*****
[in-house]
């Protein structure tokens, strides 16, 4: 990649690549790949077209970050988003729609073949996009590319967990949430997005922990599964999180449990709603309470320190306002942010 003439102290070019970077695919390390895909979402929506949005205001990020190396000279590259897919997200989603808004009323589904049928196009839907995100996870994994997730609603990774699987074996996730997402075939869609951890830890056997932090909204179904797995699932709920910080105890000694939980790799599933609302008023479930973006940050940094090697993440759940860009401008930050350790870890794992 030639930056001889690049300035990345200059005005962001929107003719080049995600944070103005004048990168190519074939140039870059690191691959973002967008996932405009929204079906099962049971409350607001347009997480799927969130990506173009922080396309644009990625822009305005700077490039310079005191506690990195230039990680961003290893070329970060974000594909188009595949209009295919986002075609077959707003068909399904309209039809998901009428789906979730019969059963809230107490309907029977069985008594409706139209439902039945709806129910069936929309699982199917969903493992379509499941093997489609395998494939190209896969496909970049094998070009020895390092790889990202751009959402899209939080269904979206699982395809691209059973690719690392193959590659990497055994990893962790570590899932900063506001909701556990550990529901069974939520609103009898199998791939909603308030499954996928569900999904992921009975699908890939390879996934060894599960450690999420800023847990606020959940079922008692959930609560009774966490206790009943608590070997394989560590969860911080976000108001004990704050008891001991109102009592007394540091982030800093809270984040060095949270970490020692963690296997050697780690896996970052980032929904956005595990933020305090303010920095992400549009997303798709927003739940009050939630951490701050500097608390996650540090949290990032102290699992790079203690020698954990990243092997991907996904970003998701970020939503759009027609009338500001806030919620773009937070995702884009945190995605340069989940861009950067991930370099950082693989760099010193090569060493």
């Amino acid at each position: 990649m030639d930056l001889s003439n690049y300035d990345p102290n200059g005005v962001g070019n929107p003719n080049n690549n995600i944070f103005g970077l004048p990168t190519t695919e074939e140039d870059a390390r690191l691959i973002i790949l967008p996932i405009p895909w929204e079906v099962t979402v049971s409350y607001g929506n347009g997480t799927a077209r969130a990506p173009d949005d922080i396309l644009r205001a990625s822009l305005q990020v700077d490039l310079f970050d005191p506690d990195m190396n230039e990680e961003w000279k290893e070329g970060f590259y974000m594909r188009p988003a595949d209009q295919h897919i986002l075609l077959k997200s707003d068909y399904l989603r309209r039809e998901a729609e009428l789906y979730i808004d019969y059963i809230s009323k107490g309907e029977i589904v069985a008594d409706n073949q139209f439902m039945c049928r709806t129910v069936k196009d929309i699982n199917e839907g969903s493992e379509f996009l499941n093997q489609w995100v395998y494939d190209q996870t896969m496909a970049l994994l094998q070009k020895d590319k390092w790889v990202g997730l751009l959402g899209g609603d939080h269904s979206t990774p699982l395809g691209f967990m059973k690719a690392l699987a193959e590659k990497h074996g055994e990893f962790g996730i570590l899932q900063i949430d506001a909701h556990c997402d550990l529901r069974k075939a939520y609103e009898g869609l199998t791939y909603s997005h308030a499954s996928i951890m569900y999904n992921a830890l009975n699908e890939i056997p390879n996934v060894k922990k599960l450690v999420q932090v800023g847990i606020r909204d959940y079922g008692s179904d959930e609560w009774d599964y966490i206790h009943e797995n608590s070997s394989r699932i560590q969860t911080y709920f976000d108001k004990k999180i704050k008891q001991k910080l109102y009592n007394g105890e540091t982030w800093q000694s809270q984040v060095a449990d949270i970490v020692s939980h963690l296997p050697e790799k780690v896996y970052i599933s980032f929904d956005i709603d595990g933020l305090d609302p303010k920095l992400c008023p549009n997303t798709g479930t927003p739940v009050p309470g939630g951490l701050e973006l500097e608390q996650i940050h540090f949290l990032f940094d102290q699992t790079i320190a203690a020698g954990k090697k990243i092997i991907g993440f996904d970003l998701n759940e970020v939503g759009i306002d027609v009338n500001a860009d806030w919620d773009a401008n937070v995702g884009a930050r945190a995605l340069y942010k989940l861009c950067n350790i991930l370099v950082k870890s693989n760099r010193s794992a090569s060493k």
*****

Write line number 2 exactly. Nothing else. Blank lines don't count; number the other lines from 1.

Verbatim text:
């Protein structure tokens, strides 16, 4: 990649690549790949077209970050988003729609073949996009590319967990949430997005922990599964999180449990709603309470320190306002942010 003439102290070019970077695919390390895909979402929506949005205001990020190396000279590259897919997200989603808004009323589904049928196009839907995100996870994994997730609603990774699987074996996730997402075939869609951890830890056997932090909204179904797995699932709920910080105890000694939980790799599933609302008023479930973006940050940094090697993440759940860009401008930050350790870890794992 030639930056001889690049300035990345200059005005962001929107003719080049995600944070103005004048990168190519074939140039870059690191691959973002967008996932405009929204079906099962049971409350607001347009997480799927969130990506173009922080396309644009990625822009305005700077490039310079005191506690990195230039990680961003290893070329970060974000594909188009595949209009295919986002075609077959707003068909399904309209039809998901009428789906979730019969059963809230107490309907029977069985008594409706139209439902039945709806129910069936929309699982199917969903493992379509499941093997489609395998494939190209896969496909970049094998070009020895390092790889990202751009959402899209939080269904979206699982395809691209059973690719690392193959590659990497055994990893962790570590899932900063506001909701556990550990529901069974939520609103009898199998791939909603308030499954996928569900999904992921009975699908890939390879996934060894599960450690999420800023847990606020959940079922008692959930609560009774966490206790009943608590070997394989560590969860911080976000108001004990704050008891001991109102009592007394540091982030800093809270984040060095949270970490020692963690296997050697780690896996970052980032929904956005595990933020305090303010920095992400549009997303798709927003739940009050939630951490701050500097608390996650540090949290990032102290699992790079203690020698954990990243092997991907996904970003998701970020939503759009027609009338500001806030919620773009937070995702884009945190995605340069989940861009950067991930370099950082693989760099010193090569060493």